Figuring out whether you’re interpreting the Bible properly, of course, is of immense importance. There are texts which we find genuinely confusing, the meanings of which have been disputed for centuries by those who love God and his word. But you know what? There aren’t that many. If you compare the sermons of Chrysostom, Luther, Calvin, Wesley and your favourite preacher today, you will be struck by the extraordinary agreement between them on the meanings of almost all biblical texts, rather than by their disagreements. If you read a cross-section of ten commentaries on a controversial New Testament book - say, on 1 Corinthians, you read Barrett, Conzelmann, Fee, Witherington, Schrage, Thiselton, Garland, Wright, Fitzmyer, and Ciampa & Rosner - you will encounter remarkable consensus on what specific texts and passages mean, and where there is disagreement, it will almost always be of such a minor nature that the essential meaning of the passage is largely unaffected. When we consider experts like this from widely different backgrounds (Roman Catholic, Calvinist, Wesleyan, Anglican, Lutheran, Neo-liberal), we find people disagreeing about the rhetorical form of the text, possible ancient parallels and various grammatical and syntactical questions - but we don’t find anyone saying that Paul thinks division in the church is good, that sexual immorality is fine, that participating in idol feasts is no problem, or that the resurrection won’t happen. Such scholars may disagree with Paul, but they don’t disagree that much over what he thought was sinful and what wasn’t.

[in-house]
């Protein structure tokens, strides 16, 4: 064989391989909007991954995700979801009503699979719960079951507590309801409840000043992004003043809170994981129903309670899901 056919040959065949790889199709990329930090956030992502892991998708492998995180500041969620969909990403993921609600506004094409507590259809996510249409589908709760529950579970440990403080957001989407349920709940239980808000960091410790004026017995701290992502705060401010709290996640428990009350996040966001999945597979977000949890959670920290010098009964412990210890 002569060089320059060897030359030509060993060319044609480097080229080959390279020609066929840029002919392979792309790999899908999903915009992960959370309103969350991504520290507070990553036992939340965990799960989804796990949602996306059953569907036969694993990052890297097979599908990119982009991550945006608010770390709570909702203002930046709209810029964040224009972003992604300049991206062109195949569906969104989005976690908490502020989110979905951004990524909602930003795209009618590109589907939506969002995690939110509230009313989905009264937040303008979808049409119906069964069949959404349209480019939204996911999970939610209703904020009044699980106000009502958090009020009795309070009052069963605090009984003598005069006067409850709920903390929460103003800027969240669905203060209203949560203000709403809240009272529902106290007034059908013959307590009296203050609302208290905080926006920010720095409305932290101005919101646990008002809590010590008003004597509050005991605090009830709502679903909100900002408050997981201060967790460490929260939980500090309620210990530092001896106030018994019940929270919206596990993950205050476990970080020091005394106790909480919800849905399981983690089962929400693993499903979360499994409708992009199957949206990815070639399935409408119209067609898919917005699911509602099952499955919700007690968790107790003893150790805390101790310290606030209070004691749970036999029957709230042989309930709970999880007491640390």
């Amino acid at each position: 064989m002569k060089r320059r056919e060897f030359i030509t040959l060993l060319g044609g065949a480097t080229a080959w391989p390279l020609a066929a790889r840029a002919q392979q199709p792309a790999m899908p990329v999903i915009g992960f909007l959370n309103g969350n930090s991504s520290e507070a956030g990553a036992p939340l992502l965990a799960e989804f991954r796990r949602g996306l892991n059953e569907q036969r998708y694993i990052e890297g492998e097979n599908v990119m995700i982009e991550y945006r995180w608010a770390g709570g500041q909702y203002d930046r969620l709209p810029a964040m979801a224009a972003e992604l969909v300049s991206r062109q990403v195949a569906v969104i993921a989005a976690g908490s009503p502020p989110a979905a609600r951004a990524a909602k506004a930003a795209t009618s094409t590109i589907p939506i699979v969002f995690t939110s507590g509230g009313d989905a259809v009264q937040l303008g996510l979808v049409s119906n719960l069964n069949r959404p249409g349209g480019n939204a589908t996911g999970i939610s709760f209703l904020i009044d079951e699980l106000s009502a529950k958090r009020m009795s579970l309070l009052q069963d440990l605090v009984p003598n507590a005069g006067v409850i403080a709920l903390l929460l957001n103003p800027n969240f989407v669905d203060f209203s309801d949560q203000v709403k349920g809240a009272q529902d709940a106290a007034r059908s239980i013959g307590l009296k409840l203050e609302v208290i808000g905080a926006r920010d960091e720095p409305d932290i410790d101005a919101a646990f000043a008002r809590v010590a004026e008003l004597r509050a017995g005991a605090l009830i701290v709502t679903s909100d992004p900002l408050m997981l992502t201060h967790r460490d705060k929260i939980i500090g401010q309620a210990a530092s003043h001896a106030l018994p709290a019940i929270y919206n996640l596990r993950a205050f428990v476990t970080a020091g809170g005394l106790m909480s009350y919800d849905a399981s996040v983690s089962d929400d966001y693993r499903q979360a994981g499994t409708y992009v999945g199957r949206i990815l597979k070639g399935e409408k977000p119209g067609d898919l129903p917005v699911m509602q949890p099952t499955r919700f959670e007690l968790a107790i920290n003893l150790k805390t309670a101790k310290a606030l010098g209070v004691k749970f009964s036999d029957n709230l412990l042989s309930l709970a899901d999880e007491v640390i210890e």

And it’s usually the bits about what is sinful, and what is not, that lead people to play the “ah, but that’s just your interpretation” card, which turns out to be a joker in more ways than one. That’s the oddity of the discussion: the texts over which people are most likely to drop the I-bomb (these days, they’re often the texts about sexuality) are the ones over which there is the least disagreement amongst scholars, and amongst teachers throughout the ages. If you read Chrysostom, Calvin, Wesley, Henry, Sanday and Headlam, Kasemann, Michel, Cranfield, Dunn, Moo, Fitzmyer and Jewett, or even a few of them, you’ll see that the meaning of Romans 11:26-27 is genuinely disputed. Romans 1:26-27, not so much. That makes me suspicious that although the discussion is masquerading as a debate about the meanings of texts, it’s actually about something else.
Doug Wilson puts it this way:
When the serpent denied the meaning that God attached to His words (“hath God said?”), he was not leaving the words of the prohibition standing there as naked non-signifiers. No, denial of original intent is always an attempt to supply the intent of another (Gen. 3:5). This is (yet another) inescapable concept. It is not whether, but which. It is not whether words will be governed in accordance with the intent behind them, but rather whose intent it will be ... If I were to presuppose such words floating out there in the middle of the air, it would not because they did not need intention, but rather because it was my serpentine purpose to give them my intention. In the fogworld of the serpent, words reveal: themselves! And, having set up the blank screen of intentionless words, we trundle out the projector we had waiting in the wings, so that we project up there whatever we want, which usually winds up being porn of some kind.
And so it does.
Lest I be misunderstood, let me say again: as a statement, “ah, but there’s lots of interpretations of the Bible” is quite true. That’s why we need to work hard to understand what the original authors intended; it’s why research matters; it’s why theology matters; it’s why I do what I do. But if that card gets played with unrepresentative frequency when people start talking about what we do with our genitals, then we may be excused for wondering whether something else is going on. It often is.